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Posted: 1/1/2006 9:26:53 AM EDT
I have a beginner question that I probably should have asked a long time ago. I'd like to hear answers from people that have attended professional training and classes, or, better yet, are professional trainers themselves. My question is: Is there a "rule of thumb" for how to select the right setting for my adjustable/collapsible stocks? Do I just pick the one that feels the most comfortable to me and stick with it, or is there more to it – things like selecting the most comfortable setting that still allows you to maintain a certain posture/grip/stance/etc.? Is there an optimal angle/position for both my arms? The reason I'm asking is because I know from experience that what may feel right to me may not necessarily be the best way to do it. I've taken some handgun training where I learned that my grip and stance where incorrect; they felt comfortable to me at the time, but there was a better, more correct way to do it. Once I had my stance and grip corrected by a professional and re-trained myself to actually use it – my scores went up and I became a better shooter. I believe that formal training is very good way to learn to be proficient with whatever tool you're using; I am planning on taking some formal carbine training in the near future, and I know questions like this will be addressed there, but I'm looking for some general pointers at this point that will hopefully help me avoid developing bad habits in the mean time and get me better prepared for the future training, whenever it may be. TIA.
Link Posted: 1/1/2006 9:36:09 AM EDT
Perhaps this thread will help?
Link Posted: 1/1/2006 9:41:32 AM EDT
The thread the link goes to misses one item: comfort. Once you get a sturdy, reliable, adaptable, easily installed stock that you can get a good cheek weld on, is it comfortable? Not only can you get your cheek welded for a great sight picture, but can you maintain that weld without discomfort? Is your arm comfortable? Does the stock fit your shoulder well?

I think that once you have a particular stock, the comfort issue is right up there with a repeatable cheek weld. What good does it do to have a stock you can get a great weld on if it hurts? I'm working on a cover for my RRA 6-position stock because it pinches my face and pulls beard hairs at times. I've actually shortened my beard to see if it helped-it did a little. What I need is a good cover for the front end of the movable part of the stock. I'm close now, but once I get it "right" I'll post what I did.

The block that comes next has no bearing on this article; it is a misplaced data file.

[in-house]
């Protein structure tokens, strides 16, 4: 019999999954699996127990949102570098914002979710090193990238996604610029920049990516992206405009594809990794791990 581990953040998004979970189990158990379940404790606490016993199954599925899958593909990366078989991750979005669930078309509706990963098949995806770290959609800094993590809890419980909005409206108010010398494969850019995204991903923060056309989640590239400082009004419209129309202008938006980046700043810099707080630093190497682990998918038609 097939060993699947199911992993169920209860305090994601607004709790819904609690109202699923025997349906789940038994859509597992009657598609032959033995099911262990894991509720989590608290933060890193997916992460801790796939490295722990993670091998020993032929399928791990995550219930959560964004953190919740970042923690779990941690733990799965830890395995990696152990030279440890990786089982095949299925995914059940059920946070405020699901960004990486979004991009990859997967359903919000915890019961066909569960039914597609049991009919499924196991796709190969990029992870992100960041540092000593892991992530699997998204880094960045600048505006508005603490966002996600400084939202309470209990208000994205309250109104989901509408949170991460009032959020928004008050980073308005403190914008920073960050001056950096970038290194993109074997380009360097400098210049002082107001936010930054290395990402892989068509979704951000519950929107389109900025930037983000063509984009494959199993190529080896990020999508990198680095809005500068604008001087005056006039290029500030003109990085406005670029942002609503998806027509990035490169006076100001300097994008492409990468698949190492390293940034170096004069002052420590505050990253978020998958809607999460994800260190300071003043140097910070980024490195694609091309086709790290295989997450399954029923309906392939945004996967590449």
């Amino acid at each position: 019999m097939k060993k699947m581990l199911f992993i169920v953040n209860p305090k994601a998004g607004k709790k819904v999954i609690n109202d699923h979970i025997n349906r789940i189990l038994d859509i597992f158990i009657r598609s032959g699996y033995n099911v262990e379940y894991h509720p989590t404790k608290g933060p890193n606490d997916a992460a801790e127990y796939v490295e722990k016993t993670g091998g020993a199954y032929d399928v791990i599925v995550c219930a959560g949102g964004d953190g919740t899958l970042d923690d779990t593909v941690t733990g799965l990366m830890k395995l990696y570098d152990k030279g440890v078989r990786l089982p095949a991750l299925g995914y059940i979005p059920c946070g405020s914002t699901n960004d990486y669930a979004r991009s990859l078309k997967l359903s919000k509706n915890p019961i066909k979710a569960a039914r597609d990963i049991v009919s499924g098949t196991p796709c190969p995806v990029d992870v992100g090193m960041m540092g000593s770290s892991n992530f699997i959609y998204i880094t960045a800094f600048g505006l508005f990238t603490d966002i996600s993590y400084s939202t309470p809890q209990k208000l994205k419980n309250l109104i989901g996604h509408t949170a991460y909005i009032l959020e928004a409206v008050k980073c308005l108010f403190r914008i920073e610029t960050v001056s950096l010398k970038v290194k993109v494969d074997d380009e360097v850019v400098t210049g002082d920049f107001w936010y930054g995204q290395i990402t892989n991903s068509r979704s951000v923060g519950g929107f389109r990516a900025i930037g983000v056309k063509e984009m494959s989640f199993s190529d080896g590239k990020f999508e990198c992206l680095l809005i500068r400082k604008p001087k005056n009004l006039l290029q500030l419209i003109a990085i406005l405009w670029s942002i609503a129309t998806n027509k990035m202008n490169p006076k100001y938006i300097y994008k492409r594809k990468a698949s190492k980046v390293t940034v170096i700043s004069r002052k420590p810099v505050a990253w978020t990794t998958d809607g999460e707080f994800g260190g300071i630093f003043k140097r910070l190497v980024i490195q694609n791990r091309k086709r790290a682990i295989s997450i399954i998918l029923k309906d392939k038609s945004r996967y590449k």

Link Posted: 1/1/2006 9:46:55 AM EDT
For a collabsible stock sometime you have to sacrifice some things for other things, for example, I would rather have my stock on the first setting, it is how it fits me best with body armour on. But when I am in a vehicle and need to shoot out of that vehicle I collapse it all the way. I need that little bit of extra compactness to get out of a door quick enough to engage a threat.

Now for my rifles at home, where I dont wear body armour i will chnge it to what feel right, and then I will bring it up to my shoulder a few times, see if your eyes line up with the sights, see if your head goes to the same place everytime. if you need to change a few things change them. Then after that I will close my eyes and pull the weapon up to my shoulder, then open them and see where I am. I did this with my adgustable stock Long range rifle and even with the scope on 20X i can bring it to my shoulder and be looking straight out of the scope with no need to change anything.

hope it helps.
Link Posted: 1/1/2006 10:34:35 AM EDT
Thanks for all the comments so far. I've read the thread referenced above; however, my questions doesn't have as much to do with which is the right stock for me, but rather what's the correct way to hold the carbine, and particularly the way my arms should be positioned. I have 3 stocks now - a regular M4, Magpul M93B and LMT SOPMOD. I've also tried the ACE stock before. I don't have enough "trigger time" behind either one of them yet to determine which one is the right one; so far I like both SOPMOD and M93B, but both could use some improvements IMO. The regular M4 stock is OK, but not as comfortable or solid as the other two.
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